Conservative pieces still delight
13. Feb. 2012 –
Spokane Symphony music director Eckart Preu, in his pre-concert talk, told the audience that this weekend’s concert would be “challenging and fun.” He was absolutely correct.
The symphony’s “Brilliance and Virtuosity” concert Saturday at the Martin Woldson Theater at the Fox featured three works by composers born in the 1880s: Three Jewish Poems by Ernest Bloch; Violin Concerto in D Major by Erich Wolfgang Korngold; Suite from the ballet Petrushka by Igor Stravinsky.
Bloch’s work evokes his Hebrew heritage without directly quoting known melodies. The work is dedicated to the memory of his father.
That these three movements are conservative compared with other works composed at the same time (1913) is no reason to dismiss the emotions this music still evokes for the listener.
The orchestral choirs all had moments of weaving a sonorous tapestry that could be visualized and heard. The final stark chord (with no third) perhaps was Bloch’s way of telling his father how much he was missed.
Concert Master Mateusz Wolski was guest artist for the ever popular Korngold Concerto.
His consummate technique on the violin and intense feeling for this work was apparent from the opening passage. Wolski’s cadenza in the first movement was artistry of the first magnitude.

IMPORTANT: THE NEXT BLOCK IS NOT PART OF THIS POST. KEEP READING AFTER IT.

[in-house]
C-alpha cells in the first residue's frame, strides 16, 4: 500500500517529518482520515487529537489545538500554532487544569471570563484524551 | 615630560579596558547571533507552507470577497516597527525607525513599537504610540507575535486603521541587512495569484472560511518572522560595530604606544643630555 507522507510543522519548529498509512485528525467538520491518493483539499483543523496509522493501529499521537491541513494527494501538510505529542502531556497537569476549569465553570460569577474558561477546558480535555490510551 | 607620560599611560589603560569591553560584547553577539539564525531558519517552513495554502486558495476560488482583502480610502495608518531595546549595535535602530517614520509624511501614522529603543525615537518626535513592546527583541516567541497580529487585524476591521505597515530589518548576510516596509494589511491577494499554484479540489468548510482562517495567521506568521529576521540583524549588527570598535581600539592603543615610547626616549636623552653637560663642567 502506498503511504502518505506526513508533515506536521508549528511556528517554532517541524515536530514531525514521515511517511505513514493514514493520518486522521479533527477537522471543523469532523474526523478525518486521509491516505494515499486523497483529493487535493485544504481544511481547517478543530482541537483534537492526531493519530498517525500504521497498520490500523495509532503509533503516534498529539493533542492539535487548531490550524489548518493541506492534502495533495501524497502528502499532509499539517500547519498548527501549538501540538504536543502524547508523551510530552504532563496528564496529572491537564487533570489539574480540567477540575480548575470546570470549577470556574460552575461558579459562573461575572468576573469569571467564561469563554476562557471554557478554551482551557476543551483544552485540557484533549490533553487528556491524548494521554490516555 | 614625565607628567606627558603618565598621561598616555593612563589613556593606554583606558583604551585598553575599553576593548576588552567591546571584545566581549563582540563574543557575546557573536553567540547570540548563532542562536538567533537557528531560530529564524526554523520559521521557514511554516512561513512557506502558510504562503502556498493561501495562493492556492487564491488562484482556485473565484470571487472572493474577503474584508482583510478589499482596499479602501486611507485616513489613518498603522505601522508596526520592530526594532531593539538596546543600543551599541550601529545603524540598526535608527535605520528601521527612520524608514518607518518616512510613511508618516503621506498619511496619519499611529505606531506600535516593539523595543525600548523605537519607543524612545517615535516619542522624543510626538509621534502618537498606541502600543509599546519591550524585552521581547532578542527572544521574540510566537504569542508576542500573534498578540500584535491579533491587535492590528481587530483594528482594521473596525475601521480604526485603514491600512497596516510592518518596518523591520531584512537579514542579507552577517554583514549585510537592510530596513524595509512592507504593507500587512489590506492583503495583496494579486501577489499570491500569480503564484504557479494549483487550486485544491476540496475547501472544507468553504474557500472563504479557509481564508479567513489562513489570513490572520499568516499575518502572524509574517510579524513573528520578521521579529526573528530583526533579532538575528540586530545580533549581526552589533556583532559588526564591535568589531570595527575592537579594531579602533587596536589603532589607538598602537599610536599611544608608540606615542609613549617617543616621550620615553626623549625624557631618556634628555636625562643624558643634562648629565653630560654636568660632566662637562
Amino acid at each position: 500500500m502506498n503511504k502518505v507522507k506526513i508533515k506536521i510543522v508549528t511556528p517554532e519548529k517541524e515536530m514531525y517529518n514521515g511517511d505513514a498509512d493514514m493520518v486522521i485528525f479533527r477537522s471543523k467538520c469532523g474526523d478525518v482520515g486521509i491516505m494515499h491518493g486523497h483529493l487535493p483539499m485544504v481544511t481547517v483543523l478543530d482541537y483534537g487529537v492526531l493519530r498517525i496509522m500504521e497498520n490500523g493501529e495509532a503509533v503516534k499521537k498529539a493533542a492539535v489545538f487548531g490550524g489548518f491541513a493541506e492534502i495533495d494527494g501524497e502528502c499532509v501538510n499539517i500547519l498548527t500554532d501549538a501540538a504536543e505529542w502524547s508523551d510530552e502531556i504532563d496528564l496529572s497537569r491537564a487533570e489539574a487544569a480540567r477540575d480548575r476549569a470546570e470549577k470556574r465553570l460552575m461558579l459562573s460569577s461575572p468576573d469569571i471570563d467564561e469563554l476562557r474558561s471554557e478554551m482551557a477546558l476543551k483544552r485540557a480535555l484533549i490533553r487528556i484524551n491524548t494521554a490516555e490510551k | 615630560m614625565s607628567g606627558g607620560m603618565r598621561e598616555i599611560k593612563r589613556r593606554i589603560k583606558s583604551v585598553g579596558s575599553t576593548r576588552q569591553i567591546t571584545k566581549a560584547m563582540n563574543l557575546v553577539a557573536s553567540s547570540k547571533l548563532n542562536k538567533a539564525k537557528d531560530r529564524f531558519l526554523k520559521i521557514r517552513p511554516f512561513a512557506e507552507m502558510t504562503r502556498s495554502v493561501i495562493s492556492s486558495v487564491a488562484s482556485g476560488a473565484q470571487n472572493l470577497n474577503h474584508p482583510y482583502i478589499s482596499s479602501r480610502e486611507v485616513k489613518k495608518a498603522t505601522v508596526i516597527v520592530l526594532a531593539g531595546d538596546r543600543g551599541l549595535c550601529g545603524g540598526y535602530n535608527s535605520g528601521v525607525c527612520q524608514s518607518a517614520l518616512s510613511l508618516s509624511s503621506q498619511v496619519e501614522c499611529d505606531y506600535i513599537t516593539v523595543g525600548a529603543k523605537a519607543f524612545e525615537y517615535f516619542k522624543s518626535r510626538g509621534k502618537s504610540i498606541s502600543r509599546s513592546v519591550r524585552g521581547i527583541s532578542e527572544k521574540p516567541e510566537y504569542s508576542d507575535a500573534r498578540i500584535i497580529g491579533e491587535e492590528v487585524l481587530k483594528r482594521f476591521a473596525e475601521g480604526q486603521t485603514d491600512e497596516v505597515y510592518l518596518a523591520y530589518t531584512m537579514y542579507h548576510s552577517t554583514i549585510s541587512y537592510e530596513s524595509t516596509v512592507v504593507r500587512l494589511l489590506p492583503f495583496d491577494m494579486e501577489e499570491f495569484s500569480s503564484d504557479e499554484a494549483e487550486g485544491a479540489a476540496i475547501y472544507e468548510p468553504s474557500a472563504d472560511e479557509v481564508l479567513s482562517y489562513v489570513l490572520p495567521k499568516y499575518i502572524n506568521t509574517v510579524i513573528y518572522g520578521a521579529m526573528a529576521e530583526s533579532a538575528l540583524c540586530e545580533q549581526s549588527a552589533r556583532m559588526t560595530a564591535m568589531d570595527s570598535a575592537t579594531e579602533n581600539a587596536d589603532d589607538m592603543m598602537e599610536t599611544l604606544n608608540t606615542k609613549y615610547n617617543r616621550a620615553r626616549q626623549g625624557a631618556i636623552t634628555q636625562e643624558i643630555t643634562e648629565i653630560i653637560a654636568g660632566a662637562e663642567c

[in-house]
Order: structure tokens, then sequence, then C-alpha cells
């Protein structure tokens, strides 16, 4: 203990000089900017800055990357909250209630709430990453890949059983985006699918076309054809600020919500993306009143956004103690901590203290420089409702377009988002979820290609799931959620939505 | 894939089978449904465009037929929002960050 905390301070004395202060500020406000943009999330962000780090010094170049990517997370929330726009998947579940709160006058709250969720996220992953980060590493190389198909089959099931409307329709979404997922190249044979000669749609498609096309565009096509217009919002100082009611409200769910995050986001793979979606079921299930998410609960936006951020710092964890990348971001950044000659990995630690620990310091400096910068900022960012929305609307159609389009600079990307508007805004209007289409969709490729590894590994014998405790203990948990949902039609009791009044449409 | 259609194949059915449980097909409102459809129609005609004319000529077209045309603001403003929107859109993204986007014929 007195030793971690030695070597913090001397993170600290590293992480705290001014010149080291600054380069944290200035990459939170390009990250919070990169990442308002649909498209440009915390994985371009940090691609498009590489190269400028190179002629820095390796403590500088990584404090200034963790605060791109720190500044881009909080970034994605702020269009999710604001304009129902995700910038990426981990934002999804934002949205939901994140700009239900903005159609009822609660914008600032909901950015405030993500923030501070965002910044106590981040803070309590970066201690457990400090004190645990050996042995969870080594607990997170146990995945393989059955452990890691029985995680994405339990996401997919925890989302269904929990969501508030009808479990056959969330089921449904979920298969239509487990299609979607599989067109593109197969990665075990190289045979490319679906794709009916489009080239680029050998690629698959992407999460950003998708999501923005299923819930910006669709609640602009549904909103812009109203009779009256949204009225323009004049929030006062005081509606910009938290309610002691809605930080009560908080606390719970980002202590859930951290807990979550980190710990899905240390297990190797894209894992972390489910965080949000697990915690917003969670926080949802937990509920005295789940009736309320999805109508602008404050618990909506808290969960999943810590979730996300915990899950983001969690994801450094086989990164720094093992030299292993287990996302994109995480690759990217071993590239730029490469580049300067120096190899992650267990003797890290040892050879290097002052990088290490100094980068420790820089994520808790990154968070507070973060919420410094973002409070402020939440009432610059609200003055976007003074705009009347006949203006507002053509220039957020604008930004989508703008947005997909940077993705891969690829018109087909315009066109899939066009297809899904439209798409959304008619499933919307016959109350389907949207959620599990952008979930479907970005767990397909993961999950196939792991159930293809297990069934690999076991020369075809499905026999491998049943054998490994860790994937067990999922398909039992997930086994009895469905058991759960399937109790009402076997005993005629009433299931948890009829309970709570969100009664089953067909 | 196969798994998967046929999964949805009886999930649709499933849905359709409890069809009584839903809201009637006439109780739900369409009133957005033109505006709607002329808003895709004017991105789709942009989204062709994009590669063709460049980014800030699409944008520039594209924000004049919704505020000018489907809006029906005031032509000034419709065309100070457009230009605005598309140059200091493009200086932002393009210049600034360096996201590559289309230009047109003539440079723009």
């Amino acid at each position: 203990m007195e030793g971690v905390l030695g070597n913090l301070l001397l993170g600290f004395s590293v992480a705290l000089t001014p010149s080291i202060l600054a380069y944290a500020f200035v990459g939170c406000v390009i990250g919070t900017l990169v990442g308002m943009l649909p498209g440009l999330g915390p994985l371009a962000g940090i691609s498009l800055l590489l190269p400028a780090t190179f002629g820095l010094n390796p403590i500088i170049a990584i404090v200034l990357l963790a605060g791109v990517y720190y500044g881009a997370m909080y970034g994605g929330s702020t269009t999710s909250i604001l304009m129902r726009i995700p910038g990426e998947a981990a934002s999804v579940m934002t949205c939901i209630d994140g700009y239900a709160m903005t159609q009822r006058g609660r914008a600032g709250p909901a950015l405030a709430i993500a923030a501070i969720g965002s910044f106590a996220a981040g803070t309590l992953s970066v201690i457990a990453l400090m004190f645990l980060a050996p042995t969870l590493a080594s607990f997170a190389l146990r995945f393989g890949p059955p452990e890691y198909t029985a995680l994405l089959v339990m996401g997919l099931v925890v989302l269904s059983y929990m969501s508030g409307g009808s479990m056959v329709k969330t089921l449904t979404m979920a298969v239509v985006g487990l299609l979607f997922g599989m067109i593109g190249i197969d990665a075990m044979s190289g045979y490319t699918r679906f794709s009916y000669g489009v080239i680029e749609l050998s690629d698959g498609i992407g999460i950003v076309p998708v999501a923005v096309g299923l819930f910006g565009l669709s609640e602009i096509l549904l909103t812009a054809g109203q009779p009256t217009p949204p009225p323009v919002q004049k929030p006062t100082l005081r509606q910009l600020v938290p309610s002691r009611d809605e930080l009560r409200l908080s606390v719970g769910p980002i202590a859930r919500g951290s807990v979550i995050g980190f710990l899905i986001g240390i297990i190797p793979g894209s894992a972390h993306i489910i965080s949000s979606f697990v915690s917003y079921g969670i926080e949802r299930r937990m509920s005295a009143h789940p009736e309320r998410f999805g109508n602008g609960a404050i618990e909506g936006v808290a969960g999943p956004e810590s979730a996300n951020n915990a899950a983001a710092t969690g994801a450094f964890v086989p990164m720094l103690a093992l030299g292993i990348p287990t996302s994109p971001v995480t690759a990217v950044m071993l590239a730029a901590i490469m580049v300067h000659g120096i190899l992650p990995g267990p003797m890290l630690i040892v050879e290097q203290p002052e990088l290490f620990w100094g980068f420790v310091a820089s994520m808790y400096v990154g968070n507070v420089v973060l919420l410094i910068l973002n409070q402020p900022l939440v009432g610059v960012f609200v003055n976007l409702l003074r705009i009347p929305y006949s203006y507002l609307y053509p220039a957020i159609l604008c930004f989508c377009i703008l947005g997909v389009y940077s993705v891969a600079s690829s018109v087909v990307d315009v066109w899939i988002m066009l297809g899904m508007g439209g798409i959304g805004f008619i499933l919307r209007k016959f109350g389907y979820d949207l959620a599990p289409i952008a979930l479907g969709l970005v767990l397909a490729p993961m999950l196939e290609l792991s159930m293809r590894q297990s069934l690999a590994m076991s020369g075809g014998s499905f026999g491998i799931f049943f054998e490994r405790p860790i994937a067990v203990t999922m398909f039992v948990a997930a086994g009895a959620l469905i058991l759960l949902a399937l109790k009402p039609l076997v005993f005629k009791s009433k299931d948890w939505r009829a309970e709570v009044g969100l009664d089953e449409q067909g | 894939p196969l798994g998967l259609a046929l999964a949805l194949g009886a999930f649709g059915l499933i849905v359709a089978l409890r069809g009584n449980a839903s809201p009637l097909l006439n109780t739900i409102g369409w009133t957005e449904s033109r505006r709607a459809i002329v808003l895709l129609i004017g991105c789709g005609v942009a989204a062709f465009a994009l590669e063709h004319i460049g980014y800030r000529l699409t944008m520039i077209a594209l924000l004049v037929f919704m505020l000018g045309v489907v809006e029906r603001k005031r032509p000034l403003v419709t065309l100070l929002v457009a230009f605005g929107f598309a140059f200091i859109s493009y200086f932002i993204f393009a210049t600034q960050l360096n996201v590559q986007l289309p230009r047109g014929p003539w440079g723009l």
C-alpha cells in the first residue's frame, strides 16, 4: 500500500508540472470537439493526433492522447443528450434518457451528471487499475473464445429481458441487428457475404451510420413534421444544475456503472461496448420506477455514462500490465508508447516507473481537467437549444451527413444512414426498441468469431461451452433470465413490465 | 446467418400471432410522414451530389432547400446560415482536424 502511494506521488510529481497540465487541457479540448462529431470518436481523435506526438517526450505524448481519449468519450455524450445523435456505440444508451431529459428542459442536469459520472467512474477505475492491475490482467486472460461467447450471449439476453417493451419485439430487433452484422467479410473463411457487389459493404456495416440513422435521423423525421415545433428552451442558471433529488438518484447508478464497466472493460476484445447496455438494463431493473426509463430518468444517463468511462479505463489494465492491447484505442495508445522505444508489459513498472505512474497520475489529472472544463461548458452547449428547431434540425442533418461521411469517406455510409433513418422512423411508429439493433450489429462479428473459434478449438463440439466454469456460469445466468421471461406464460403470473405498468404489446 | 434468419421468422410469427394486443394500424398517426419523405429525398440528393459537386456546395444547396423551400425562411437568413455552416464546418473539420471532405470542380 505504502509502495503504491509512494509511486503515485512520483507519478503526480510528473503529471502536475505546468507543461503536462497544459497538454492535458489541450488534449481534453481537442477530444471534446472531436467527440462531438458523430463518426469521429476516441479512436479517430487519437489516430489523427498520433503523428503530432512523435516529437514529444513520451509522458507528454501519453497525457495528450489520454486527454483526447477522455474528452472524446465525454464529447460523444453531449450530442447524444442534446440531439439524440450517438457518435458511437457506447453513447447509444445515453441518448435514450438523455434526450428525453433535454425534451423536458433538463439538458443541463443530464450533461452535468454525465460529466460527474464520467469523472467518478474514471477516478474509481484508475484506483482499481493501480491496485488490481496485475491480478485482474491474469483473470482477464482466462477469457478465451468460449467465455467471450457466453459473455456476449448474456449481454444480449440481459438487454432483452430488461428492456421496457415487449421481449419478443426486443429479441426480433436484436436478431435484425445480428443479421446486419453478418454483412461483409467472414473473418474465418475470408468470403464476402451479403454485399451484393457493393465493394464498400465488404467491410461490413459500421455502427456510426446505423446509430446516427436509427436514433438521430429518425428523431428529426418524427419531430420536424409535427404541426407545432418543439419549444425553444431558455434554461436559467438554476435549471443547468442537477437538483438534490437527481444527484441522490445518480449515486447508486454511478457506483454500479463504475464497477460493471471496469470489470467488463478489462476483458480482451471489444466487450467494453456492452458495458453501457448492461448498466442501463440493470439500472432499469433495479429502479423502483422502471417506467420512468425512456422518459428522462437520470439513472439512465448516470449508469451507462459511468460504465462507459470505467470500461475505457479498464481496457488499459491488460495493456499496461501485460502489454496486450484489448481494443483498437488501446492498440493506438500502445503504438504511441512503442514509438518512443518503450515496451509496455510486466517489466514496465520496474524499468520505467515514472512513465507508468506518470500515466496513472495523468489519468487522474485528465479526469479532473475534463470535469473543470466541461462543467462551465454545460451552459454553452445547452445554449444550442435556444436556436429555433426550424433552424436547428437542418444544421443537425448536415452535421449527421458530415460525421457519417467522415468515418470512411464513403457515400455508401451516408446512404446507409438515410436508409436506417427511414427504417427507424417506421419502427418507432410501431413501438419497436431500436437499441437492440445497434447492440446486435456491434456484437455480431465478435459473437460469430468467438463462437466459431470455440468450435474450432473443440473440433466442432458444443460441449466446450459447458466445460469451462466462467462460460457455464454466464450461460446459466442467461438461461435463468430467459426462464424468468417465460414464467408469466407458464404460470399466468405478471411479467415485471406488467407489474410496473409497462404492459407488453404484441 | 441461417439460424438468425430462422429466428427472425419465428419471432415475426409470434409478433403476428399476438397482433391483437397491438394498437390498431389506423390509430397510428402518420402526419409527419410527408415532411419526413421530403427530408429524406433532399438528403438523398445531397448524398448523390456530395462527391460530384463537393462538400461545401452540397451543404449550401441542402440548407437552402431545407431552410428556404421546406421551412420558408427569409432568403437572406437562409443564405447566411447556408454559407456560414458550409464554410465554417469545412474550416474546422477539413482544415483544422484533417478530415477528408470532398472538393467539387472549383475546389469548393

There were moments in all three movements that the orchestra should have turned down the volume and dominated the soloist. It should have been a friendly dialogue among friends, not a contest of wills.
The finale of the evening was “Petrushka,” composed by Stravinsky at age 29.
The four main sections of this suite follow the scenario of the original full-length ballet.
The brief summary of the story Preu gave before the concert was the wittiest and most elegant description of “Petrushka” I have ever come across.
Just like the “very mean, annoying puppet Petrushka,” Preu thumbed his nose at convention (proper symphony etiquette?) and told it like it was.
This masterpiece of 20th century music was performed masterfully by the orchestra in nearly all respects. I was missing more of a percussive piano-like sound in the Russian Dance. Stravinsky composed at the piano. In fact, this ballet started out in his mind as a concert piece for piano and orchestra. This Dans Russe was too gently articulated, too nice, too safe.
The flute solo representing The Magician’s conjuring to turn the three puppet characters into live performers was bland and unmagical; embrace the 14 pauses in the score.
To divide the scenes, Stravinsky chose a single drum to let people know something was going to change. This, too, was far too muffled and not crisp during this performance.
The solo piano performance of Kendall Feeney deserves special mention and high praise.
Her interpretation was clearly based on her intimate knowledge of the score and many years of her successful experience with new music, particularly the chamber music series Zephyr.
“Petrushka” is an extremely demanding work for conductor, orchestra and audience.
Hopefully we will not have to wait another 20 years for a return performance. Perhaps it could be paired with Stravinsky’s “The Rite of Spring.” Audiences then could hear, compare and understand the numerous melodic, harmonic, rhythmic and orchestral elements common to both.